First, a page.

When a team is at the bottom, the only way it can go is up.
At the bottom is where Louth senior footballers surely were following relegation from Division Three, two years ago. This was new territory for a once-proud county; never before had its premier team been in the points competition's basement
When a 23-point trouncing in the championship followed just a few months after the league's dispatch papers had been signed, Colin Kelly, only a matter of months in as Aidan O'Rourke's replacement as manager, must have wondered had he done the right thing in answering a call others found deafening.
Semple Stadium is where championship humiliation was heaped upon a lamentable league campaign. July 11 was the date, and in opposition were Tipperary, who, with 3-21 on the scoreboard, were down to a trot as they crossed the line. Seven points is all that had been registered against a team that would reach the All-Ireland semi-final just over twelve months later.
Less than two years on, not only has there been a Thurles turnaround of epic proportions, the second-highest rung in the league ladder has been reached. Never before had a team representing the country's smallest county won promotion in successive seasons, all of it done with the player who remains the county's finest not being involved in the panel.
The switch from the bottom to Division Three was easily achieved, only three from a possible fourteen points being left behind. It would be much more difficult in this year's higher grade, several opined, this writer among them; a result would be retaining third tier status.
As February gave way to March there was more reason optimism than pessimism. Each of the first three matches yielded a win, and when an unbeaten record was held intact with the defeat of Antrim, even those who'd been full paid-up members of the doubters' camp began to entertain thoughts of something better than another season in Division Three.
A heavy defeat by Armagh was a reality check; maybe we'd been punching above our weight after all.
Not so. Tipp were topped in grand fashion on last Sunday week, victory guaranteeing promotion with a game to spare. And all of it done by a team managed by a gaffer new to the county scene, assisted by another rookie, Aaron Hoey, and Colin Nally, who, having won a championship medal with Newtown Blues as a player, helped the Drogheda club to a Joe Ward final as a manager.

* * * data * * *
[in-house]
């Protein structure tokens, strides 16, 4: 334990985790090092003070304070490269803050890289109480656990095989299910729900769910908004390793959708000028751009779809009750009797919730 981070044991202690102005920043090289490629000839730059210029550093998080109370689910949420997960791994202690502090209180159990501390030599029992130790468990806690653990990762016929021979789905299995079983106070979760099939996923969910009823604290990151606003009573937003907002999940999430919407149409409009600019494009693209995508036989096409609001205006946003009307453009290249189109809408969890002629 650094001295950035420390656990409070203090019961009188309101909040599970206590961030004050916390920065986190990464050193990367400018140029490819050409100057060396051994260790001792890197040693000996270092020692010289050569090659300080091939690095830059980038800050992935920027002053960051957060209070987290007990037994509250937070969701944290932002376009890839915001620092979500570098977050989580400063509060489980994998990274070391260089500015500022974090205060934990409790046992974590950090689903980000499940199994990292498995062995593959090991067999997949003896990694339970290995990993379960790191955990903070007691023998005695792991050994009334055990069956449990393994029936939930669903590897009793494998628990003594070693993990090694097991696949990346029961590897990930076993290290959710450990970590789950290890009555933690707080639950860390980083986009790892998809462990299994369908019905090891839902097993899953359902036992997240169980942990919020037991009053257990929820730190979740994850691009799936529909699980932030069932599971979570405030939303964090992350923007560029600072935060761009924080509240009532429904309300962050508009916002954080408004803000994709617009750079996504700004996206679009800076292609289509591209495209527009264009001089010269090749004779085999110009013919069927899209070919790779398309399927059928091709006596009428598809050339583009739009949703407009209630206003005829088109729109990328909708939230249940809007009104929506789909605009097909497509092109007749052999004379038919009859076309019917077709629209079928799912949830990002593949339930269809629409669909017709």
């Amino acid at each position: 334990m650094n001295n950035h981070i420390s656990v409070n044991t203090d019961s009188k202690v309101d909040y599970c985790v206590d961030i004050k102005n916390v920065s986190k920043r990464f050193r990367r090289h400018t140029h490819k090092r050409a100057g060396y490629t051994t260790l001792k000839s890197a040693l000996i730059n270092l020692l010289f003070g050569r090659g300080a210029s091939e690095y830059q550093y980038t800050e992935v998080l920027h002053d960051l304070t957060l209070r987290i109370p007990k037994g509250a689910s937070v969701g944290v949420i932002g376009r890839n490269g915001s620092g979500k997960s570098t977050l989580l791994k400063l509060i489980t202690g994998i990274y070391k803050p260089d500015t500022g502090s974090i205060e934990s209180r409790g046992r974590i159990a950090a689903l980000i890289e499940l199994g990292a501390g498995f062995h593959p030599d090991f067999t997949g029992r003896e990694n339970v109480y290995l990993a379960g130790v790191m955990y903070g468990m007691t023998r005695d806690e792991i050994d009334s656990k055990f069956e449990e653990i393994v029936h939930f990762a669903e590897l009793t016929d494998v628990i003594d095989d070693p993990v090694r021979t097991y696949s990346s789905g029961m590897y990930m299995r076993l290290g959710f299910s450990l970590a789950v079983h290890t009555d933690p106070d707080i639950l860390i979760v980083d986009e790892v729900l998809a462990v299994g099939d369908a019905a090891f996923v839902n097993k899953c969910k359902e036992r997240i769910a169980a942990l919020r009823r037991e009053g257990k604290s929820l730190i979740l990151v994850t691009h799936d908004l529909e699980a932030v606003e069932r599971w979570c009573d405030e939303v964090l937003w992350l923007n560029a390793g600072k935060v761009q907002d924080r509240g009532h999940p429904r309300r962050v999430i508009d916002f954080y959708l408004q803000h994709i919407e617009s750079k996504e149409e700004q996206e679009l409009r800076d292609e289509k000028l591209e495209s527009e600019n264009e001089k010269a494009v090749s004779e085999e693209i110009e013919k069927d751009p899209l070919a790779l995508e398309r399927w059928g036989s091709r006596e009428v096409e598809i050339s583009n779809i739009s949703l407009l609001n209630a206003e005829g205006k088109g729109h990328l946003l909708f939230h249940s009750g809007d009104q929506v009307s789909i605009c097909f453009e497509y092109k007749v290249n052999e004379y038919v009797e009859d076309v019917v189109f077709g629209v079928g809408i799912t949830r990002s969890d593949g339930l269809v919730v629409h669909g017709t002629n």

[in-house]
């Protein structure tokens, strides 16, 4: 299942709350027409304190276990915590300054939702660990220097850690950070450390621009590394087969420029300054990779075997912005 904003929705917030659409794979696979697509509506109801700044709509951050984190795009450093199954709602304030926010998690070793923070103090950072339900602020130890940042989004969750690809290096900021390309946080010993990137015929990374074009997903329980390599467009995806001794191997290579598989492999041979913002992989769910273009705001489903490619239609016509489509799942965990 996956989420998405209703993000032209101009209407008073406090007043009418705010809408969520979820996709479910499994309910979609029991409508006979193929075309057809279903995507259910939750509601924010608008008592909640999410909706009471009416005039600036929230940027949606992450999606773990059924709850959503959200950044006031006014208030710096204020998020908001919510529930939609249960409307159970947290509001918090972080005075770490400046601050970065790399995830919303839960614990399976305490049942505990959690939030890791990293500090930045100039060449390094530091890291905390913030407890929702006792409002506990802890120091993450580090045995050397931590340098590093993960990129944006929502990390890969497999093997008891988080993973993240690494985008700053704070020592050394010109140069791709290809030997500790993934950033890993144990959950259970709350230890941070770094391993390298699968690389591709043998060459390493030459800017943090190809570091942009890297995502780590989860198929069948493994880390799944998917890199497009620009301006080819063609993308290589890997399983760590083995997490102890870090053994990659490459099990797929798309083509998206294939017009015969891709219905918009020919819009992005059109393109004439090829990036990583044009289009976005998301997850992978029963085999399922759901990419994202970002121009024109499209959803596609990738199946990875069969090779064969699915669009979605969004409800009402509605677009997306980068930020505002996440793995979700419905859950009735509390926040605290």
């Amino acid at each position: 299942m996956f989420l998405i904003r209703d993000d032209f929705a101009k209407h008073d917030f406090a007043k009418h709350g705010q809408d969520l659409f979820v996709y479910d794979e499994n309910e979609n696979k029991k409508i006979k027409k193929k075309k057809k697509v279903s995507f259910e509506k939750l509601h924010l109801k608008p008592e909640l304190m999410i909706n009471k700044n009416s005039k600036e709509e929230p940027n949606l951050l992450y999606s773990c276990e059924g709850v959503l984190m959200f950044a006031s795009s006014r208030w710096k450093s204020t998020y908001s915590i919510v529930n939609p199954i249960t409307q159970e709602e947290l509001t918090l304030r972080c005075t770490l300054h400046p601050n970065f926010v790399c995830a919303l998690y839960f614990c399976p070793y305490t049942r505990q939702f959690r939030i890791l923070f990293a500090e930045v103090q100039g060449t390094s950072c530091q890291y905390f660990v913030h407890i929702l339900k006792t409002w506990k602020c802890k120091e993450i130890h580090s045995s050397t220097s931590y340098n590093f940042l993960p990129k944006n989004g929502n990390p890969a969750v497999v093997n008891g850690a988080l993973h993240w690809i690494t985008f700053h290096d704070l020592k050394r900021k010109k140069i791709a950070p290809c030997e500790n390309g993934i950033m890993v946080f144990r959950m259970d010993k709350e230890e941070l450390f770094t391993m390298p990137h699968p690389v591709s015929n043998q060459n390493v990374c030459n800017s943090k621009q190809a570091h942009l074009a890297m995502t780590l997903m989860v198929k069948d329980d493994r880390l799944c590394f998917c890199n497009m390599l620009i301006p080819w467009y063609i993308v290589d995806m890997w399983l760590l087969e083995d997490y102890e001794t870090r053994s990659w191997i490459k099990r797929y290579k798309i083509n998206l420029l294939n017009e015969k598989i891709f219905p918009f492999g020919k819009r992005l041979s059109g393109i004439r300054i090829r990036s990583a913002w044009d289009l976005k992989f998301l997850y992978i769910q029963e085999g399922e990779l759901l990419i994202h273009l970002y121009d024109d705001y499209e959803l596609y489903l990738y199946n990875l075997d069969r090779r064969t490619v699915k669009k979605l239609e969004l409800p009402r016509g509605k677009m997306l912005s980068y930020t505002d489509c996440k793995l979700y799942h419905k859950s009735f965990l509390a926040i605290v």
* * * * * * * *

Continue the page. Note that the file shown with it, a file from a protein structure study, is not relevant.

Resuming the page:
More recently, Nally, a former goalie who won league promotion with Paddy Clarke's Louth team seventeen years ago, was on the line with St Colmcille's, steering the Meath team to county and provincial intermediate championship success and a place in the All-Ireland final.
There is so much that can be done by management, however. It's what happens on the field of play that counts most. If Kelly and his cohorts were looking for consistency, they got it from James Stewart, Bevan Duffy, Derek Maguire, Paraic Smith and Craig Lynch. Throughout this quintet delivered in fine fashion, Stewart, arguably the Louth player of the tournament, giving his finest performance against Tipperary.
Tommy Durnin struck a blow for the lower divisions of club football, and Andy McDonnell and Eoin O'Connor more than compensated for their absence at the beginning of the year, when a decent O'Byrne Cup run – ended by all-conquering Dublin in the final – told us the panel must have wintered well.
Ryan Burns continued to make progress - along with Sam Mulroy, Gerard McSorley, Conall McKeever, Dean Maguire,Kevin Carr and Ross Nally - the Hunterstown player is a card-carrier with the tomorrow men's club.
If anyone deserves a trouble-free run from injury it's Jim McEneaney - and being players of vast experience, Declan Byrne, Derek Crilly, John Bingham, Padraig Rath and Adrian Reid leave the selectors never having to send boys on a man's job.
Patrick Reilly is an old-style full-back; good in the air and happiest when he's guarding the goals; Anthony Williams has taken club form with him onto the county team, and far from feeling the affects of a lengthy club campaign that ran all the way to December, the Sean O'Mahony's championship-winning trio of Liam Dullaghan, Kurt Murphy and Conor Martin provided us with positive evidence of having thrived on it. Ruairi Moore, Ronan Holdcroft, Darren Marks, James Calliff and Darren McMahon were more than bit-players throughout a campaign that began in early January, and Joe Flanagan and Neil Gallagher were ready and able to take over between the posts had Craig Lynch been unavailable.
Louth go into Saturday's Division Three final with Tipperary knowing that regardless of how it results, a solid spring success can't be in any way diminished. The seven-match campaign wasn't flawless. There were struggles whenever there was a game to be played at Drogheda's Gaelic Grounds, like Sunday's with Sligo; but in the end there were enough points on the board to win promotion, and that's food for a hungry county.